John Canfield Ewers (1909-1997) earned a B.A. from Dartmouth College in 1931 and an M.A. in Anthropology from Yale University in 1934. Ewers began his career in museums as a Field Curator for the National Park Service. He helped design exhibits at Vicksburg National Battlefield and Ocmulgee National Monument among others. In 1941, the Bureau of Indian Affairs hired Ewers to design and establish the Museum of the Plains Indian in Browning, Montana. After a short stint in the Navy during World War II, Ewers joined the Department of Anthropology at the Smithsonian Institution. He worked at the Smithsonian for over fifty years in numerous capacities including Director of the National Museum of History and Technology (now called the National Museum of American History). Ewers' research dealt with the Plains Indians and the Blackfoot tribe in particular. Ewers wrote several books on a wide variety of topics including White artists depictions of Native Americans, Plains Indian sculpture, and the horse in Blackfoot Indian culture.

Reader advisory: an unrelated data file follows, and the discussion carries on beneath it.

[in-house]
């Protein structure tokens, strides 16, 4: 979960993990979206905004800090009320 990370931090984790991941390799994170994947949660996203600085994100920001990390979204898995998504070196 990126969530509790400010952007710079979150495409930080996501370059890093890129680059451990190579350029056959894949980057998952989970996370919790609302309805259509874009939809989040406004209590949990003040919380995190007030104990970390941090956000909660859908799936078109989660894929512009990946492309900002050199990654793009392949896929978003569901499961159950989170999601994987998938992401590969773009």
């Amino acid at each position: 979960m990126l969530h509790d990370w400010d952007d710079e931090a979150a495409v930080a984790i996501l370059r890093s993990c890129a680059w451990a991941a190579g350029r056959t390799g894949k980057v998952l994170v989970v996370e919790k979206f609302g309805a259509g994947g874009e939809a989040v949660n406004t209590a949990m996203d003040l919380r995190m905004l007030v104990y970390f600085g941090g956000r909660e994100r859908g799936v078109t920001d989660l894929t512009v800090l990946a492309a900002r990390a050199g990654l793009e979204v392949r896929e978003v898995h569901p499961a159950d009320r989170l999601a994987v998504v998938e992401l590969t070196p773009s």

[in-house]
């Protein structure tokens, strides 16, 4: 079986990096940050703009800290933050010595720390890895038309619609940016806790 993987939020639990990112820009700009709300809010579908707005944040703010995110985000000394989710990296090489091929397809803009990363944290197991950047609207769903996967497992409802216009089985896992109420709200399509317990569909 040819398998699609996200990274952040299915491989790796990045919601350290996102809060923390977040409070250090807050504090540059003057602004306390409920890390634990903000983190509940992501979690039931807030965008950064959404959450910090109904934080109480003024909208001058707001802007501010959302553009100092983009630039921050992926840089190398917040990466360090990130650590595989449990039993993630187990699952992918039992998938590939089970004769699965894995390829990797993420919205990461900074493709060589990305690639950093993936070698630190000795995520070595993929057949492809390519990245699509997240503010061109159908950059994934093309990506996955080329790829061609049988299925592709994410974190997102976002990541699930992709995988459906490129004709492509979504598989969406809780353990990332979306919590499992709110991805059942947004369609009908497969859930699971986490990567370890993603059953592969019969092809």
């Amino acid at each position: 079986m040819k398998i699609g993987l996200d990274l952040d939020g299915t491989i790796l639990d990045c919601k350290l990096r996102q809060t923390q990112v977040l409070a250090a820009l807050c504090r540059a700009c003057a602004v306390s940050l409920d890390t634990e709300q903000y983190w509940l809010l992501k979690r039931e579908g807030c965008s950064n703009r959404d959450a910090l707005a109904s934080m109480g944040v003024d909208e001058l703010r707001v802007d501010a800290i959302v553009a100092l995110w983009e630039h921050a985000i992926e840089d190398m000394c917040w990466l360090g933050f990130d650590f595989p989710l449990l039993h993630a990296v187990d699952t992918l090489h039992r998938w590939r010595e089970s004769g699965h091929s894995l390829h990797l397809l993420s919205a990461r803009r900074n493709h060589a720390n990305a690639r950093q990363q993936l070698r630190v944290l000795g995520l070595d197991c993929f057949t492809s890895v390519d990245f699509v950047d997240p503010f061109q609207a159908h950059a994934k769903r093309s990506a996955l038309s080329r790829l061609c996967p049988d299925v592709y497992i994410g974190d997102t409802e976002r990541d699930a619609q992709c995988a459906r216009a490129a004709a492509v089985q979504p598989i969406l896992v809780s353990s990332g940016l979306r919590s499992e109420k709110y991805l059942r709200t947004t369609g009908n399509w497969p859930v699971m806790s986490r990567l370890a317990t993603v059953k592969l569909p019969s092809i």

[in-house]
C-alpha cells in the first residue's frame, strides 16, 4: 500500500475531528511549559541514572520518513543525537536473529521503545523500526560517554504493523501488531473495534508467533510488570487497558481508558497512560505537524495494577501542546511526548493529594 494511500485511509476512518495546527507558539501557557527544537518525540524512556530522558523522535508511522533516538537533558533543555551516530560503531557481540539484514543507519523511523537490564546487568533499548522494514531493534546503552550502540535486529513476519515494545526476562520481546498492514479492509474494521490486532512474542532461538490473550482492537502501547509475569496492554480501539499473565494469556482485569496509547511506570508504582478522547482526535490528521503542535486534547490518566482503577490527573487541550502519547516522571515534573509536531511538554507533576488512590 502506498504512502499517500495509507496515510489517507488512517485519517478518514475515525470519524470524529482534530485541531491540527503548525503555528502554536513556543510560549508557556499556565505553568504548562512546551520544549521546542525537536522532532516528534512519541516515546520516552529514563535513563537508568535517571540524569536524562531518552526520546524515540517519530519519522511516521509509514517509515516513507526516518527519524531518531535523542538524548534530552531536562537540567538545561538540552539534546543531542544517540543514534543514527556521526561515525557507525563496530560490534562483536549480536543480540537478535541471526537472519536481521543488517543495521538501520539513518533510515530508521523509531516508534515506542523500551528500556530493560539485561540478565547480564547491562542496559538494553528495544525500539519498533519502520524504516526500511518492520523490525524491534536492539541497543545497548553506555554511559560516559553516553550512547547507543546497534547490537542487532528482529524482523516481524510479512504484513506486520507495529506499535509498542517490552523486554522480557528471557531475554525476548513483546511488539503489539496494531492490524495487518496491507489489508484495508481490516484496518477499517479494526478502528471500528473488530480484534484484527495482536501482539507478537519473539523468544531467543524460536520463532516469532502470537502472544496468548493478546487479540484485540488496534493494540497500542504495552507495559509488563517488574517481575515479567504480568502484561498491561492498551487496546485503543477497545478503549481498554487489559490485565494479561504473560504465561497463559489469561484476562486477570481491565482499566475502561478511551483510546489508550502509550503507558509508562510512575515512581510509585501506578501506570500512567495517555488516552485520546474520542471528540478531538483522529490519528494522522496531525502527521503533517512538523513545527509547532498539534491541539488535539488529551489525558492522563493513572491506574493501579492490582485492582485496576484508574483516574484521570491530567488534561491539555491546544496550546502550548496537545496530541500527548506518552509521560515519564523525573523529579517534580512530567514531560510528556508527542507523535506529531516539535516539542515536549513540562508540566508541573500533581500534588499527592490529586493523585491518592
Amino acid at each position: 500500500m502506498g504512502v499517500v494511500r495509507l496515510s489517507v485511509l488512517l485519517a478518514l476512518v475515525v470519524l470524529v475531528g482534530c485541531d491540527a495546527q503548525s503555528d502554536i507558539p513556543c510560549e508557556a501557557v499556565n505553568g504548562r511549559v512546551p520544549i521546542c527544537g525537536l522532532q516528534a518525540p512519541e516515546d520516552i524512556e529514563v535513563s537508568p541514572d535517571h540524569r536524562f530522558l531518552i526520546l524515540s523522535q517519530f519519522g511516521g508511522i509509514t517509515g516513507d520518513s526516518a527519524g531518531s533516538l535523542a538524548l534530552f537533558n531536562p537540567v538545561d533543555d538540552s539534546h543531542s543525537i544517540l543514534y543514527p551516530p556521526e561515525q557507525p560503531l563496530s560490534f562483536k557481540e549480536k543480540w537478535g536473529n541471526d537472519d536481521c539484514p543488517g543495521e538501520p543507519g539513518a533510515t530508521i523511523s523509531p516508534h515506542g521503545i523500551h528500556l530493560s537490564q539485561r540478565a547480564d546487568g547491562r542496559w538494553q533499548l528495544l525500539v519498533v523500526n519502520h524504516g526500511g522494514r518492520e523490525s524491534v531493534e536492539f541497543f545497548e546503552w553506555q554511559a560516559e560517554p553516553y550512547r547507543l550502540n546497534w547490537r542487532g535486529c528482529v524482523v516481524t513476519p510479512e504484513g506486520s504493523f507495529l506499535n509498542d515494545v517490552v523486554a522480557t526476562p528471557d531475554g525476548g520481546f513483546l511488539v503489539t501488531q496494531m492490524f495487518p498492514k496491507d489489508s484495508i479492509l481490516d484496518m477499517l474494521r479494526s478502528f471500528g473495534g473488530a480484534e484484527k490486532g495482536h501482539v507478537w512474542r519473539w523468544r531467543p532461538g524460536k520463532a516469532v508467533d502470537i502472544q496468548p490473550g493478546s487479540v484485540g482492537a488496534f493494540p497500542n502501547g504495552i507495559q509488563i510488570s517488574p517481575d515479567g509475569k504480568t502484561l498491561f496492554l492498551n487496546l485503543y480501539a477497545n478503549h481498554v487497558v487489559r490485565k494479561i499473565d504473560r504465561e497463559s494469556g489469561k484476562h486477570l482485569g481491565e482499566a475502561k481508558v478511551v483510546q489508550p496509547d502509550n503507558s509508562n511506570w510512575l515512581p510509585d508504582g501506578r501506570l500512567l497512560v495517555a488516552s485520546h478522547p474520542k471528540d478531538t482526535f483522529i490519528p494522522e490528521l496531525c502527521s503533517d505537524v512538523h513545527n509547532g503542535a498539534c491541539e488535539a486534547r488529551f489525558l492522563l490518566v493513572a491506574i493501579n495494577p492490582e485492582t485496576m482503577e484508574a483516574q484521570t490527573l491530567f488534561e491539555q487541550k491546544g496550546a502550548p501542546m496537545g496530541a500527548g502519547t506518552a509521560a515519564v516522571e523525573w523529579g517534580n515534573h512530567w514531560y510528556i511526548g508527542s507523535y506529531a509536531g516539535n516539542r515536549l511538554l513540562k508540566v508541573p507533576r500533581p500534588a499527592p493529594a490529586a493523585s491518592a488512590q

The John Canfield Ewers papers are open for research.
This collection consists of postcards gathered by Dr. Victor A. Blenkle, a twentieth century physician. The postcards primarily concern geographical locations and landmarks in the United States and Western Europe, but also include materials from six other continents.
Scope and Contents:
The Blenkle Collection consists of 29 boxes of postcards, principally about geographical locations, landmarks, monuments and other buildings of interest around the world. The bulk of the cards are about the United States and Western Europe, but countries in 6 continents are represented. The earliest cards included date from the late 1880s and the latest card date from the mid-1970s. The cards are arranged in alphabetical order by state name, name of country, and then specific locations.
The collection is divided into four series: